Rene Wright
    Voted. It's so not funny, but I can't help but to laugh nearly hysterically! I have known quite a few Tony the Pony's both small & large versions. A sad reality is that many who treat an equine like a "pet" turn them into a Tony.
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    1. autumnap
      autumnap
      Thank you! That piece was written with tongue firmly in cheek, but it is indeed sadly very true. I recall a girl some years ago who didn't insist that her horse stood quietly while she mounted up. One day it just wandered off dragging her along the floor and she broke her leg. I think that you can love your horse but there has to be mutual respect for safety reasons if nothing else. x
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  2. Michelle Jane
    Michelle Jane
    Why yes- been there done that! Our Romeo has us trained very well!
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    1. autumnap
      autumnap
      And that's before we get into the saddle of course ...! x
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  3. PonyGirl
    PonyGirl
    Very funny. Although this was written in fun, I had one horse who I think was a better people trainer than any of us were horse trainers. Now he wasn't spoiled- he was one of the two best ponies I've ever had. Daddy Rabbit was a huge help in handling the race horses. And he was very well mannered and behaved. But he did have a way of getting what he wanted. Wherever I had him stabled he always conned whoever was feeding to feed him first. Some people were slower learners than others, but Daddy Rabbit always prevailed in the end. He was a very long backed horse, and one day while I was cleaning the stall, he had an itch on his belly. Well, that's a difficult spot for even a short backed horse to reach- they have to really strain their necks, and pick up their back leg to reach it. So I stopped what I was doing and scratched the spot for "Dad". The next day I was cleaning the stall, and I suddenly could feel something staring at my back. I turned around and there's Daddy Rabbit, holding his back leg up, and looking all pitiful at his belly- so I scratched him again. Needless to say, this became a daily routine. Daddy Rabbit had successfully trained his human to take care of his needs. :D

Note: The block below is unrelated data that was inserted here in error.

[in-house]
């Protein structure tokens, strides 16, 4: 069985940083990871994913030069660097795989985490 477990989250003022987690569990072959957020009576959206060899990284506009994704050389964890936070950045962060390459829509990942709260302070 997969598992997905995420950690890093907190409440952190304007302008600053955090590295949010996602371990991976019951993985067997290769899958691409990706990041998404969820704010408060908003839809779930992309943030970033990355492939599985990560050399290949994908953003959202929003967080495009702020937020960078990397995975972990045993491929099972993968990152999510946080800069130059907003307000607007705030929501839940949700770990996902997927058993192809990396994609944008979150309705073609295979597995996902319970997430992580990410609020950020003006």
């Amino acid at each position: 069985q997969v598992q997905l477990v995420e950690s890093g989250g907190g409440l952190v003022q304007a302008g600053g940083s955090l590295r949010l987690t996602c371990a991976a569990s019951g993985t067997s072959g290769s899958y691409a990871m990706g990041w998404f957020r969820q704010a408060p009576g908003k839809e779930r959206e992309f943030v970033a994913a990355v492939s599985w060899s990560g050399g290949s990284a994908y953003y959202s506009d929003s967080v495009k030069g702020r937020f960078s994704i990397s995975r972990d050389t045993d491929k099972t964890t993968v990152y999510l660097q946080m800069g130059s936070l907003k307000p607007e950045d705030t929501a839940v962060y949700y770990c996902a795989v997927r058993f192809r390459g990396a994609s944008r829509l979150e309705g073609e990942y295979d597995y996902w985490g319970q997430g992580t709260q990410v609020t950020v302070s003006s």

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    1. autumnap
      autumnap
      Yes, they're not daft are they?! I had one who hated schooling and would spook really violently and take off with me every time we went into a schooling arena. I came off him a couple of times and became very wary of him for this reason. Out hacking he was absolutely bomb proof and nothing phased him, even heavy machinery or noisy motorbikes. Consequently, I resorted to only hacking him out - his training method worked a treat! x